In the Chestnut/Meem Historic District, this is a beautifully restored American Foursquare with a charming front porch and 30' x 30' detached 2 story garage/studio, at the end of a dead end street. With 4 bedrooms & 2 bathrooms, gorgeous wood floors, gourmet kitchen, pocket doors, fireplaces with wood mantels, original moldings, sunroom, expansive deck, private yard, this is a home of rare and beautiful distinction close to DC, yet a world away. Minutes to the MARC train, shopping and entertainment. The Sellers are just the 3rd family to own this extraordinary property since it was built over 100 years ago.
Home faces north with sunrise and sunset views from ample windows on all sides of the house.
Original molding around all doors and windows.
Original doors and antique door knobs
Hand-carved original oak front door
Original push button light switches
Detached 30’ x 30’ building that could serve as a space for an art studio, carpenter shop, recreation space or 2.5 car width garage. Huge storage area above with exterior and interior loft access plus a 10 x 20 foot concrete pad out front
Shady, old-fashioned front porch with 4 stately columns and mahogany deck under a red steel roof
New rear four-season sun porch that opens out to a brand new 20’x 12’ open air shady deck with double staircases that lead to landscaped back and side yards; notch for large grill built into the deck design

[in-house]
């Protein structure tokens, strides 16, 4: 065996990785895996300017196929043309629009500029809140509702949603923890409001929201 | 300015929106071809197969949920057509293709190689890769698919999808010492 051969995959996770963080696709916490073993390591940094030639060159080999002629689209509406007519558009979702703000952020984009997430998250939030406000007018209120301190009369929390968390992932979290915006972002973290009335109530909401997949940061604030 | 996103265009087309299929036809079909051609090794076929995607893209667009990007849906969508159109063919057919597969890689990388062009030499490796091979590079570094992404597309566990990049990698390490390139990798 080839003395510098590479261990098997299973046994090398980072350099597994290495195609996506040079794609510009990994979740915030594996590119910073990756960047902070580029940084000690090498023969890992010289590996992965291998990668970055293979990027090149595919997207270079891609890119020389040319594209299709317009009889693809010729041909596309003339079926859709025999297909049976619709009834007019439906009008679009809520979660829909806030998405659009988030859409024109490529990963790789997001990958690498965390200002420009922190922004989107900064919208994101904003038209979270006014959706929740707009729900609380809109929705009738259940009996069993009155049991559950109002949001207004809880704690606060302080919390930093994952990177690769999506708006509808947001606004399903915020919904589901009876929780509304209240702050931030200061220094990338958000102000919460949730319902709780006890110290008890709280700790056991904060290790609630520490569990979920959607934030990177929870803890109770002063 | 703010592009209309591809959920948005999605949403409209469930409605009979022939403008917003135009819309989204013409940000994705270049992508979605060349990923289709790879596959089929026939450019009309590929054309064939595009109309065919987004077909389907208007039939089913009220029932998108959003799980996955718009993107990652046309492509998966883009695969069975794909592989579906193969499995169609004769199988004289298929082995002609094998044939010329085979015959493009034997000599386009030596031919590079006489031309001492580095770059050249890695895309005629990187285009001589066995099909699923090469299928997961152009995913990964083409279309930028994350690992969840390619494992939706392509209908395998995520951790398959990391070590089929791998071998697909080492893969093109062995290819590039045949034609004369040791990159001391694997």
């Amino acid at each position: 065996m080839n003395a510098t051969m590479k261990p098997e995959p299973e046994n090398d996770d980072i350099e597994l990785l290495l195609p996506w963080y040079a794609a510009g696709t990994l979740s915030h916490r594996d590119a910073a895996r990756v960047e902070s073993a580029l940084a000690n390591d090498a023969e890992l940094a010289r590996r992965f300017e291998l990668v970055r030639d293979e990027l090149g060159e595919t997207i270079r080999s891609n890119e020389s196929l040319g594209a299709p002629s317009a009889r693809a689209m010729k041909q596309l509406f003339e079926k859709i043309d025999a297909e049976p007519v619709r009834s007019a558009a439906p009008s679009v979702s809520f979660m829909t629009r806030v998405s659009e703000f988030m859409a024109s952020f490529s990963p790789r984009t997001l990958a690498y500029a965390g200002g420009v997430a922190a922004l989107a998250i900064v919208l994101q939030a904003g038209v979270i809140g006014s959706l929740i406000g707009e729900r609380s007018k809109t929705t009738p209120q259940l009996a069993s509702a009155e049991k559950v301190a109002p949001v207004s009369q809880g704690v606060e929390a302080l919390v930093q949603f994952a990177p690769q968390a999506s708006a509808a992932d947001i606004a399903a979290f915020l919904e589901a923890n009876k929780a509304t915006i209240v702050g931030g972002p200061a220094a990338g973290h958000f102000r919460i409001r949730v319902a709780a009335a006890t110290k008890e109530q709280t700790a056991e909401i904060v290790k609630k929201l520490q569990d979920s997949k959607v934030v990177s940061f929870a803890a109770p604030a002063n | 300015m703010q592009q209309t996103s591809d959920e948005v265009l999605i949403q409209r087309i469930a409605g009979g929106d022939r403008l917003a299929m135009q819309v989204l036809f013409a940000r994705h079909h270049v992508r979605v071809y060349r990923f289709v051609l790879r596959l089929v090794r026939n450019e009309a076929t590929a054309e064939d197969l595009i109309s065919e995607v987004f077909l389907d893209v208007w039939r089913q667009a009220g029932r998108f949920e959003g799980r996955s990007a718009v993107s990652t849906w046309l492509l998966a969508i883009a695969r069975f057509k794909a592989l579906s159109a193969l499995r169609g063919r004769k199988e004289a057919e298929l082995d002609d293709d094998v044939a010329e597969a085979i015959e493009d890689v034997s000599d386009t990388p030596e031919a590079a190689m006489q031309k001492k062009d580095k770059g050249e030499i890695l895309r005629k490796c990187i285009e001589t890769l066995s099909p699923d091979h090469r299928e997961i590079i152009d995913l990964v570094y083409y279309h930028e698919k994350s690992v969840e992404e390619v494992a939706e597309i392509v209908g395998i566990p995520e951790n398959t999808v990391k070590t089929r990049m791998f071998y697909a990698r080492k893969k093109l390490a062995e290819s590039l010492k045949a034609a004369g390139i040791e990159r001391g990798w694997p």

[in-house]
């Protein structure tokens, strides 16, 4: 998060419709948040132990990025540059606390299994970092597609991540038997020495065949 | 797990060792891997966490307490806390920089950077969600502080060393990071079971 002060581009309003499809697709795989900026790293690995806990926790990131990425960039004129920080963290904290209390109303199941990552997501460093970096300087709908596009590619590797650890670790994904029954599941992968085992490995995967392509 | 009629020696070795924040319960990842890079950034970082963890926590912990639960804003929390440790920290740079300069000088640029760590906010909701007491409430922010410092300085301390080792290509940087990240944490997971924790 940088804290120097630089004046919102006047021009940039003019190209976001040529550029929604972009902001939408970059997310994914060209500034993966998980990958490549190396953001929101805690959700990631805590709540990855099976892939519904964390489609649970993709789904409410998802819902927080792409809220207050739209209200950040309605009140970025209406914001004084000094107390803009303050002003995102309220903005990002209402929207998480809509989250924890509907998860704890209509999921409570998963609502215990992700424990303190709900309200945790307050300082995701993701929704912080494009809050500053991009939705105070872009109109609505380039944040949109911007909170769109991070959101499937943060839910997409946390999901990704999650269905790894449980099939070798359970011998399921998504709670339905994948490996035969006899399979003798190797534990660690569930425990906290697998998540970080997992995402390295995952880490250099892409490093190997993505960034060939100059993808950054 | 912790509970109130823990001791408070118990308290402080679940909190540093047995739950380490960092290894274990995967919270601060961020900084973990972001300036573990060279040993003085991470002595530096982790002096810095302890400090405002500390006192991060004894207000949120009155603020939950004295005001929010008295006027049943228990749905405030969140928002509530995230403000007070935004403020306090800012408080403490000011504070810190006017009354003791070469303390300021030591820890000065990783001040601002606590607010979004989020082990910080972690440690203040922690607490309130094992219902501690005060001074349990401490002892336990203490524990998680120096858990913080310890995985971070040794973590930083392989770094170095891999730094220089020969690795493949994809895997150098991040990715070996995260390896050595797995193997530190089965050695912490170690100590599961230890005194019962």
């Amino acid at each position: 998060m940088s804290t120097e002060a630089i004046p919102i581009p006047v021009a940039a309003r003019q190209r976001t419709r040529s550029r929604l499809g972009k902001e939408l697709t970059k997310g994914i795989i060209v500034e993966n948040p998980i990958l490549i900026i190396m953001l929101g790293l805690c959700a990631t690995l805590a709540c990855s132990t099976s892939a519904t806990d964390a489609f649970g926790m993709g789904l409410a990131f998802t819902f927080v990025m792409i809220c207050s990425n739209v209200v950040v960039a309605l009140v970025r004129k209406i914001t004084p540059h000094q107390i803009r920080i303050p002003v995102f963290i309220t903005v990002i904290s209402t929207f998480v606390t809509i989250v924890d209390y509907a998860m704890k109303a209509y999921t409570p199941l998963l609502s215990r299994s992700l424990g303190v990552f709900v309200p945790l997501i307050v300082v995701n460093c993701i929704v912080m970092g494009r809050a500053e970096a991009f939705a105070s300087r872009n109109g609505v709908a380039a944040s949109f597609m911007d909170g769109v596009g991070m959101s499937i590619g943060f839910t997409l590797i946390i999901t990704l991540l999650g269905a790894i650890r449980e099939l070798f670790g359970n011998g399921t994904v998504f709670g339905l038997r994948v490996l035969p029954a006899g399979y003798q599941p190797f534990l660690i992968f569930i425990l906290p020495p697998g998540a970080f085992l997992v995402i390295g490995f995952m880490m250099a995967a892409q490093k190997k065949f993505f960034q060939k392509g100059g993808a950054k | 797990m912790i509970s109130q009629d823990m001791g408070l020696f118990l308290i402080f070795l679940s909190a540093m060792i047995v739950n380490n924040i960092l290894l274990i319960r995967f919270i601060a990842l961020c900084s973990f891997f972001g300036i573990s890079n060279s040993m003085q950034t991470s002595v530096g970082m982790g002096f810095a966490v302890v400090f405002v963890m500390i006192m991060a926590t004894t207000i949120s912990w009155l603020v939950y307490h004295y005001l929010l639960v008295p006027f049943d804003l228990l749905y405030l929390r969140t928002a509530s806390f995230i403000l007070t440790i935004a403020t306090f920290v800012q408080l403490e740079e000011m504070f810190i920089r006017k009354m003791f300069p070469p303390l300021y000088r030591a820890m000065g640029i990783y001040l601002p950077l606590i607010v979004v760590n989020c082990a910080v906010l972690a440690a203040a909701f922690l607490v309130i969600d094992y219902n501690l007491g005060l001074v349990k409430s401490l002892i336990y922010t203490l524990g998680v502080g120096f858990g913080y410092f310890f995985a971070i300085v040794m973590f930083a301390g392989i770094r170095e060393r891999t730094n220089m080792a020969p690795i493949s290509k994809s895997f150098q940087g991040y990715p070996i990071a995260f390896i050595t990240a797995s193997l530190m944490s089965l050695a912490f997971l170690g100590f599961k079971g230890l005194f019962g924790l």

Built-in custom wall of floor-to-ceiling drawers in master bedroom for generous storage for seasonal wardrobe organization.
Upstairs laundry area with shelving for supplies
1920's claw foot tub with deluxe french shower faucetry in upstairs bath surrounded by floor-to-ceiling subway tiles, mirror and glass block window
Sculptural granite shower with modern oversized shower head and cherry hardwood floor in downstairs bathroom
Raised, glass-enclosed wood burning fireplace with full-stocked firewood supply
Exposed rough-cut cedar-beamed ceiling in living room with track lighting and wrap-around wainscote walls and built-in book case
Private dining room with original pocket doors and large picture window featuring original carved mantle as room centerpiece
Upgraded cook-designed kitchen with butcher block island; Italian granite counter; glass checked backsplash tiles; Kitchen Aid appliances; brand new down-draft Kitchen Aid glass top electric stove; 5” plank hardwood cherry floors; maple cabinets; new 3/4 horsepower garbage disposal; solid brass Hunter ceiling fan with lifetime guarantee
Gardeners! Ready to plant in huge raised-bed organic vegetable garden
Landscaped perennial gardens; 2 crepe myrtles and many of hostas, black-eyed susans and lilies, daffodils and tulips.
Fire pit on the private side yard
Last house on a wooded dead-end street with an multi-car gravel driveway plus 300-ft of street parking
Upgraded turn-of-the-century cellar with brand new Bilco entrance and custom-crafted marble steps; annually maintained under premium service contract; baseboard oil heat furnace which generates unlimited hot water (no hot water tank)
Easy access to spacious, insulated, stand up attic with 10-foot gables
All rooms freshly painted—ready to move in!
8' x 8' garden and tool shed with steel roof for lawn mower and tool storage.